Federal Reserve

The Fed will need to grow its balance sheet 'permanently,' Morgan Stanley says

Key Points
  • The Federal Reserve will have to maintain permanent operations in its efforts to stabilize short-term lending markets and keep its target borrowing rate in check, Morgan Stanley says.
  • The result is projected to be a $315 billion balance sheet expansion over the next six months.
  • Morgan Stanley sees the Fed buying a combination of short-term Treasury bills and notes across the duration spectrum.

The Federal Reserve's asset purchases likely will total $315 billion over the next six months as it seeks to stabilize overnight funding markets and contain the movements of its target interest rate, according to projections from Morgan Stanley.

Those permanent moves will be necessary because the current temporary purchases likely won't be enough to stabilize the market for overnight purchase agreements, or repos, the bank said. The Fed just a month ago halted a process that saw a more than $600 billion reduction of the balance sheet, which consists mostly of Treasurys and mortgage-backed securities that it had acquired in its efforts to pull the U.S. economy out of the financial crisis.

"We maintain that these temporary repo operations will not prove to be a sufficient long-term solution to the recent funding pressure," Morgan Stanley strategist Kelcie Gerson said in a note. "Ultimately, the Fed will need to increase the size of its balance sheet permanently."

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The Morgan Stanley forecast is a bit smaller than one recently from Bank of America Merrill Lynch, which estimated balance sheet expansion at $400 billion this year.

The balance sheet currently stands about $3.9 trillion, pushed by three rounds of asset purchases in a process known as quantitative easing. Starting in October 2017, the Fed started allowing some proceeds from its maturing bonds to roll off each month, with a corresponding decrease of bank reserves that has taken the total down to about $1.5 trillion, the lowest in more than eight years.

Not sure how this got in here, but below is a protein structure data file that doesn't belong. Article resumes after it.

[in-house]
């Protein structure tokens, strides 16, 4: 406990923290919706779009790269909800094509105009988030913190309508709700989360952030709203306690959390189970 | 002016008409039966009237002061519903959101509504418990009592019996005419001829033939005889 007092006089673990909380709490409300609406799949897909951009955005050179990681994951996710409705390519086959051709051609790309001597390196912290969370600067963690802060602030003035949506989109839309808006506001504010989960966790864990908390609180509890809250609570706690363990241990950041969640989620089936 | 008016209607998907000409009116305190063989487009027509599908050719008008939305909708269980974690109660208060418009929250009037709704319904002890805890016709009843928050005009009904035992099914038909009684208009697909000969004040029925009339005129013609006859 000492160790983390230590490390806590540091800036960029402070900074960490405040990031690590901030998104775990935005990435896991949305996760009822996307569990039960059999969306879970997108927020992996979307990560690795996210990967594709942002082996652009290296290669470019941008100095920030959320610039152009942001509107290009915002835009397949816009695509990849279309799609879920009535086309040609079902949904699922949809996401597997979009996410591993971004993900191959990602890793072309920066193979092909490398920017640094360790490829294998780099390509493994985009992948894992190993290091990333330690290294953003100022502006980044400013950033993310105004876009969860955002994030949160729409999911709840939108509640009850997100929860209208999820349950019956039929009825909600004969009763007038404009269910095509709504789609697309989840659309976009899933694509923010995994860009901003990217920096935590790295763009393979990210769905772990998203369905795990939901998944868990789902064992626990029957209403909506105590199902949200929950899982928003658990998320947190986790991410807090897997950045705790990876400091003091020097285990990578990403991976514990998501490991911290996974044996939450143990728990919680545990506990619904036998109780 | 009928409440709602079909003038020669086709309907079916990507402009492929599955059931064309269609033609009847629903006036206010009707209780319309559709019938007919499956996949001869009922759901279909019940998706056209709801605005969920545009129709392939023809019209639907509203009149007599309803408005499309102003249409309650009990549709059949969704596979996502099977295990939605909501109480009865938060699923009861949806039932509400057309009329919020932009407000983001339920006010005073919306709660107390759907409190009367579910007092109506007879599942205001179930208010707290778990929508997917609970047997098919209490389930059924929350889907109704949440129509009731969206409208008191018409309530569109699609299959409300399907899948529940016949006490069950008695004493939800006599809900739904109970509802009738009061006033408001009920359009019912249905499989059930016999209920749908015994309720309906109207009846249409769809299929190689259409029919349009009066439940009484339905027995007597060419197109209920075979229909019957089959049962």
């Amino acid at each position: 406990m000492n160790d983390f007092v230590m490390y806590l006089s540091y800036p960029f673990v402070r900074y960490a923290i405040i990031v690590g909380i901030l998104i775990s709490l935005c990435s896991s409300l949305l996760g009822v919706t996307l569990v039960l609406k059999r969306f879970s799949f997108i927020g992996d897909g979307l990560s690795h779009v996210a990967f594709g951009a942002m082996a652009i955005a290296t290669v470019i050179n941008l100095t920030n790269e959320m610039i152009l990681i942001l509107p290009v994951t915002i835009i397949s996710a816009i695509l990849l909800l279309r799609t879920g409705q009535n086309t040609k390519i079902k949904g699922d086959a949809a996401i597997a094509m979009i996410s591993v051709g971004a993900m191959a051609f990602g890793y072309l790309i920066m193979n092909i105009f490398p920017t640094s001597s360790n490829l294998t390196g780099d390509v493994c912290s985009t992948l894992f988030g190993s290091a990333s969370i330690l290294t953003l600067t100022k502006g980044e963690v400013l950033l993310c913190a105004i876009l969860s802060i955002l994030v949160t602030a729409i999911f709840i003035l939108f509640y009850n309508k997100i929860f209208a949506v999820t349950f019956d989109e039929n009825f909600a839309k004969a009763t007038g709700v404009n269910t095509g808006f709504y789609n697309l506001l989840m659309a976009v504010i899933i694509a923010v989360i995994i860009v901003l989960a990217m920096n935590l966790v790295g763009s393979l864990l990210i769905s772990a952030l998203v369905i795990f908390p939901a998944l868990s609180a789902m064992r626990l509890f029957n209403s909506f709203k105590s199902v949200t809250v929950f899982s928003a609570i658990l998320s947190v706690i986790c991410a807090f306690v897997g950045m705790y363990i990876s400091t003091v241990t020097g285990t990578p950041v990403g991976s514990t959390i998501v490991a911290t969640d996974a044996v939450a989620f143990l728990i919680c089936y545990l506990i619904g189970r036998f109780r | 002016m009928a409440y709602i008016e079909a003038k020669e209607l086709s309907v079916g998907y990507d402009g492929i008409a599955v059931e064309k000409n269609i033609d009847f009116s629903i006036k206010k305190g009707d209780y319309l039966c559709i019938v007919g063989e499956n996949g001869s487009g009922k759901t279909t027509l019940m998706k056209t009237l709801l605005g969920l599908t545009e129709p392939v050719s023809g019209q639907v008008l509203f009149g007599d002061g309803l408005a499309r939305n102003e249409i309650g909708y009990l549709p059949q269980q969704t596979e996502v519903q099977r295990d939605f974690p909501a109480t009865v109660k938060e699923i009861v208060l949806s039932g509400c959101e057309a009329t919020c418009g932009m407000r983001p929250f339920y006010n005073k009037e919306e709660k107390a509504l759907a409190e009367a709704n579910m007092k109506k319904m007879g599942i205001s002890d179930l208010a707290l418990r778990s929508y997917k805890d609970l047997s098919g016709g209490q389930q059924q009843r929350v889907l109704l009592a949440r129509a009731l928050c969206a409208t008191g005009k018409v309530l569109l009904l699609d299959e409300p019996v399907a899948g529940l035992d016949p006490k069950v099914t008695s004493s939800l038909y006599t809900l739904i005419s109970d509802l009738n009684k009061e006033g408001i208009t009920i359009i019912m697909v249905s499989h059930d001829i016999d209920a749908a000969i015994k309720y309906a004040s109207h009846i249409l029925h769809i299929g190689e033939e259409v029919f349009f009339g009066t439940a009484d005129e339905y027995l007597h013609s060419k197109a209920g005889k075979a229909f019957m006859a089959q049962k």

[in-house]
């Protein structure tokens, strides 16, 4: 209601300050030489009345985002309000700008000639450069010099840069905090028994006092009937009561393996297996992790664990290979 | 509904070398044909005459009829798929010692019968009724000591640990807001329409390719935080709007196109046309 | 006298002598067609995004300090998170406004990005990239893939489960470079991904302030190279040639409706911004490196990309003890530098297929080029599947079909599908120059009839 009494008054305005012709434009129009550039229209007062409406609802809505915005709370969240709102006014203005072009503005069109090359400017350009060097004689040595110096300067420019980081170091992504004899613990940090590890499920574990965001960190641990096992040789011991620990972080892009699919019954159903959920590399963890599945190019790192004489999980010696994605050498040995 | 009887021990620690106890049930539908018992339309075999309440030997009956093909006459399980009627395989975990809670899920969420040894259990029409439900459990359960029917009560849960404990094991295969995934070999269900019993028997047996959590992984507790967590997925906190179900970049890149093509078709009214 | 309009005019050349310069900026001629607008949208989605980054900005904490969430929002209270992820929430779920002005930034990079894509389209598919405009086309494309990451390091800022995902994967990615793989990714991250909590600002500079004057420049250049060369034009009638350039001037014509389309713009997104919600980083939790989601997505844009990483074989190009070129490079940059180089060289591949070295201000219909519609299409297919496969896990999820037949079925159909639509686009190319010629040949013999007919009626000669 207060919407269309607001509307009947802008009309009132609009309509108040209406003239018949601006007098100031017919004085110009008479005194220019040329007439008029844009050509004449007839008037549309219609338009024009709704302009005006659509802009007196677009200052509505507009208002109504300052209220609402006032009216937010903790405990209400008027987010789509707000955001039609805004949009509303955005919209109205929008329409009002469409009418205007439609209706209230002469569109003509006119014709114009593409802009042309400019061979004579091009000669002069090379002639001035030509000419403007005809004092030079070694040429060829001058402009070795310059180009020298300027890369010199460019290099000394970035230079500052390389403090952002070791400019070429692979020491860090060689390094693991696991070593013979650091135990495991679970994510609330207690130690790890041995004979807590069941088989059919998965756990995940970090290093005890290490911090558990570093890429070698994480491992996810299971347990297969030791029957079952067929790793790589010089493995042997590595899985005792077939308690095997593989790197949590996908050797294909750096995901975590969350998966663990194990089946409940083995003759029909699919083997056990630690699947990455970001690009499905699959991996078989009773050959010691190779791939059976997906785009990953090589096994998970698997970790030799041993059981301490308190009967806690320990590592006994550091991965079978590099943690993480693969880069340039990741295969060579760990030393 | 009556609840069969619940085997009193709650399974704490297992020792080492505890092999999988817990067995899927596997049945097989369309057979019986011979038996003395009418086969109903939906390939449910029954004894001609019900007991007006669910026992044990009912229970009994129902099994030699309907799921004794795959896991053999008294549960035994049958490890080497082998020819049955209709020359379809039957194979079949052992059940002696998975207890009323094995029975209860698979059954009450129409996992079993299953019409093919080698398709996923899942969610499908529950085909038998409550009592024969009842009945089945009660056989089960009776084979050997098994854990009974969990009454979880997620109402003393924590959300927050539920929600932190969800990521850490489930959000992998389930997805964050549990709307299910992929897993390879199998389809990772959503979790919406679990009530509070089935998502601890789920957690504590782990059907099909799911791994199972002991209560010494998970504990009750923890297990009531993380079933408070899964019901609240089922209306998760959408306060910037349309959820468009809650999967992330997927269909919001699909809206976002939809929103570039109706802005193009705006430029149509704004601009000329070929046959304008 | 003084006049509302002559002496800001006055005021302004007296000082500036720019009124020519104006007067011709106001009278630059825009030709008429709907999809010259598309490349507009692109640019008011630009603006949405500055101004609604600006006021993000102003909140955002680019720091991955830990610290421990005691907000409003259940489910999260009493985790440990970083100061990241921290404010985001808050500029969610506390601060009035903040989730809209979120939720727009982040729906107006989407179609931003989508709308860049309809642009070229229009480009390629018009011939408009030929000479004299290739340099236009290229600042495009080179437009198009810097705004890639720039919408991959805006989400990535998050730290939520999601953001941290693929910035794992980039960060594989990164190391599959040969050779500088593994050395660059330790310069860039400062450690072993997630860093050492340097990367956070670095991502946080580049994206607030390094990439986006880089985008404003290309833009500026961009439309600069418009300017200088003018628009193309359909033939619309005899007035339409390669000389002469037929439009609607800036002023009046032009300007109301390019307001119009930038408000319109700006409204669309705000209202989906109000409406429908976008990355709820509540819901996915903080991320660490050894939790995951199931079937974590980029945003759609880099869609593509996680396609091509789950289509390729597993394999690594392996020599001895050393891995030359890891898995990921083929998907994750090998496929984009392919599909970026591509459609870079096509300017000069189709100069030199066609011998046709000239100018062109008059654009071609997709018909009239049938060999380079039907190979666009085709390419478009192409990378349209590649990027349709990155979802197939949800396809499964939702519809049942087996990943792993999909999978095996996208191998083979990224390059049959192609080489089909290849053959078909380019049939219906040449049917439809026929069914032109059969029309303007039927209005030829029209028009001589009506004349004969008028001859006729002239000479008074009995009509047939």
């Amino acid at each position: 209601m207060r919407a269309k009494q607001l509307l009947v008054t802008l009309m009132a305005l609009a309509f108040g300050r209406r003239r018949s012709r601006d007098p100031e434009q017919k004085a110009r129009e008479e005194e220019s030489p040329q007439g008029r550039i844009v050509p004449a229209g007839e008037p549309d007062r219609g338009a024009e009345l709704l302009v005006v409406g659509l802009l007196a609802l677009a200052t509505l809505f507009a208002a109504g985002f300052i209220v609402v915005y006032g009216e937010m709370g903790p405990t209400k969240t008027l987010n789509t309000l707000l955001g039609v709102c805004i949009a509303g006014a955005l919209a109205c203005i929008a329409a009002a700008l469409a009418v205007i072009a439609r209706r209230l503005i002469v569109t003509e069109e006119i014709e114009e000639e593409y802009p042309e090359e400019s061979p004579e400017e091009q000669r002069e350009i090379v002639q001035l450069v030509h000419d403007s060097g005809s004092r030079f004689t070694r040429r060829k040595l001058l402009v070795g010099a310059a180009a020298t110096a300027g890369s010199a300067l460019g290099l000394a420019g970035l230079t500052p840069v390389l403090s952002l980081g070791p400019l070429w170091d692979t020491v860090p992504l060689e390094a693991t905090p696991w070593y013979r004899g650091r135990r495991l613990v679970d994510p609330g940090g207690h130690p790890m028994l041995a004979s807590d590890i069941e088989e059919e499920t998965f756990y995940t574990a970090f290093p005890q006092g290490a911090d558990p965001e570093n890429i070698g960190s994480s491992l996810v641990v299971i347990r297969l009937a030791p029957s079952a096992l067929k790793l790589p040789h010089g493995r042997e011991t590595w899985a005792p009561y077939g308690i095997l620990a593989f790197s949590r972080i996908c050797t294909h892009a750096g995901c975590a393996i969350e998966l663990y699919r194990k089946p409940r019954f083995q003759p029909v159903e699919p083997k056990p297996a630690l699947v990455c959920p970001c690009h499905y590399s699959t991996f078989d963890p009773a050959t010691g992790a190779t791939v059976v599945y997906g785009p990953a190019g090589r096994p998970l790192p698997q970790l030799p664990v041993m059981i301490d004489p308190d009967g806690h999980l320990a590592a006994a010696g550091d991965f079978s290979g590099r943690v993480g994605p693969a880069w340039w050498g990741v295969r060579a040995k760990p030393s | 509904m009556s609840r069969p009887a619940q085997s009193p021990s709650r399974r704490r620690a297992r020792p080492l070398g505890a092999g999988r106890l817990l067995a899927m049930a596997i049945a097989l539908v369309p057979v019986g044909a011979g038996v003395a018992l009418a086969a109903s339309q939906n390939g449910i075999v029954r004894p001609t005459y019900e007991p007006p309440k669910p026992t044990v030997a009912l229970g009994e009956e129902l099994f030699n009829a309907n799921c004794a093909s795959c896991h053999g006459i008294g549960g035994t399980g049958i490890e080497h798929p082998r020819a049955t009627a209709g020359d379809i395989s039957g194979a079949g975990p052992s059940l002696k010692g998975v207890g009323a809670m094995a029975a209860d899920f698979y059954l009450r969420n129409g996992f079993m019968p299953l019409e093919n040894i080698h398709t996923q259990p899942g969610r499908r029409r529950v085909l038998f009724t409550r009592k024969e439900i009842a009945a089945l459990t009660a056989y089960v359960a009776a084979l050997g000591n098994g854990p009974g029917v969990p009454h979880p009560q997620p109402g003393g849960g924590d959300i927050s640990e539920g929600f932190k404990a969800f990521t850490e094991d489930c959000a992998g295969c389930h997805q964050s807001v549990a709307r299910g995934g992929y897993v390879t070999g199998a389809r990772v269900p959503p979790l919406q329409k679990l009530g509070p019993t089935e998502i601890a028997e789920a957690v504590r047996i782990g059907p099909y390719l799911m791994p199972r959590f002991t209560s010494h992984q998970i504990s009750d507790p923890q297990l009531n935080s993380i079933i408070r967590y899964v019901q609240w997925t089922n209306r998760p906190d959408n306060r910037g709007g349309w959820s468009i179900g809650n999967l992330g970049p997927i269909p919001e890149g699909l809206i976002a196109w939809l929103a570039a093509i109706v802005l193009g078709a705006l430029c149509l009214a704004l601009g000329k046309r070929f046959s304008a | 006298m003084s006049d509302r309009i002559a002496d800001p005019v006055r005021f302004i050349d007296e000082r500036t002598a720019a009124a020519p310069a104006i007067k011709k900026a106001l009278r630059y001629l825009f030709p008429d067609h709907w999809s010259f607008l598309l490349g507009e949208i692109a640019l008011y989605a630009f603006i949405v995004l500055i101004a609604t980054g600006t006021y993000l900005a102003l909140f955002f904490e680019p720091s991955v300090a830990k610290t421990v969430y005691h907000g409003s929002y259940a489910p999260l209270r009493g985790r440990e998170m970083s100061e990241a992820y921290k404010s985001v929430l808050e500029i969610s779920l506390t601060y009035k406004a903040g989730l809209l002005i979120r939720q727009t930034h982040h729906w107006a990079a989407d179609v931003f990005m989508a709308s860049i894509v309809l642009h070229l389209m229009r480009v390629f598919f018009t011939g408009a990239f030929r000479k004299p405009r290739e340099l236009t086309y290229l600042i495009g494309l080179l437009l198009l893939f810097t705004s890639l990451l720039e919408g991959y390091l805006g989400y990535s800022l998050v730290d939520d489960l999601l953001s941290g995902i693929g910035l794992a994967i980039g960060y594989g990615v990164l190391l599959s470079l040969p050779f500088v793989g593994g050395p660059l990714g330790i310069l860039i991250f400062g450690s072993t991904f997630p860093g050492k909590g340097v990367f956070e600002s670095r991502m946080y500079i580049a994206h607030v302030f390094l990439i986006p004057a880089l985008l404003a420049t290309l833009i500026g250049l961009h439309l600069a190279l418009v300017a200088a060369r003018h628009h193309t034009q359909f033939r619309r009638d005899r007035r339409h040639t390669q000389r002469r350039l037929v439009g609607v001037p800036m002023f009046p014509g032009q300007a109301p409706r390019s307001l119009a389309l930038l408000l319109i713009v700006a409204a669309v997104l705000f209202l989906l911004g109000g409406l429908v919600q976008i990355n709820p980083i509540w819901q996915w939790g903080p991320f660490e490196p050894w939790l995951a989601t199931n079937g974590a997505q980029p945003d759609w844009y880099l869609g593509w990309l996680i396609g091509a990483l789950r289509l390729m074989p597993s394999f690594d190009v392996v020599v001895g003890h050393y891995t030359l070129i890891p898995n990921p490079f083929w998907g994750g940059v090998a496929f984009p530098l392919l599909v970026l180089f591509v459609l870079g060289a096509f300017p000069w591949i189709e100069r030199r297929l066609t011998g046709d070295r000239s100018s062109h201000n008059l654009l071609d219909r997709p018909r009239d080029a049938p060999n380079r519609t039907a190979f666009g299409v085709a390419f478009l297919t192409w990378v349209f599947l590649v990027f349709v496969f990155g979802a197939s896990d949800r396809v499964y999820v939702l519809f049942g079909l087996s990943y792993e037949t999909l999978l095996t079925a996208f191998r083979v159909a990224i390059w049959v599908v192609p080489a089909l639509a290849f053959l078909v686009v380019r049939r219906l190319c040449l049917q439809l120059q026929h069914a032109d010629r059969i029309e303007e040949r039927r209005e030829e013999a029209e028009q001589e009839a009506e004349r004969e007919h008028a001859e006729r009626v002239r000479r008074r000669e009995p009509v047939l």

Turmoil in overnight lending markets last week has led the Fed to rethink its balance sheet policy, and Wall Street now is increasingly of the belief that the asset purchases that stopped two years ago will restart again soon. Over the past week the Fed has been running a temporary purchase program that many market participants now expect to become permanent.

The exact composition of how the Fed will conduct the balance sheet expansion remains to be seen. Fed Chairman Jerome Powell said last week that he expects the issue to be discussed at the Oct. 30-31 meeting.

Gerson said the Fed has a number of options for how it conducts the operations, with a standing repo, or repurchase, operation one possibility. However, Gerson said there are some issues with that option that could push the central bank away from it.

The Fed is now temporarily providing cash in exchange for safe assets like Treasurys and agency debt to keep its benchmark interest rate within a target range of 1.75% to 2%. During the repo market troubles last week, the fed funds rate broke its former barrier of 2% to 2.25%.

In its more permanent effort to rebuild reserves, the Fed is likely to purchase $35 billion to $40 billion a month in short-term Treasury bills, plus about $15 billion a month in various maturities "over the next 6 months and beyond," Gerson wrote.

"This will ensure a rebuild of reserves to the longer-run level consistent with efficient and effective policy implementation," she added.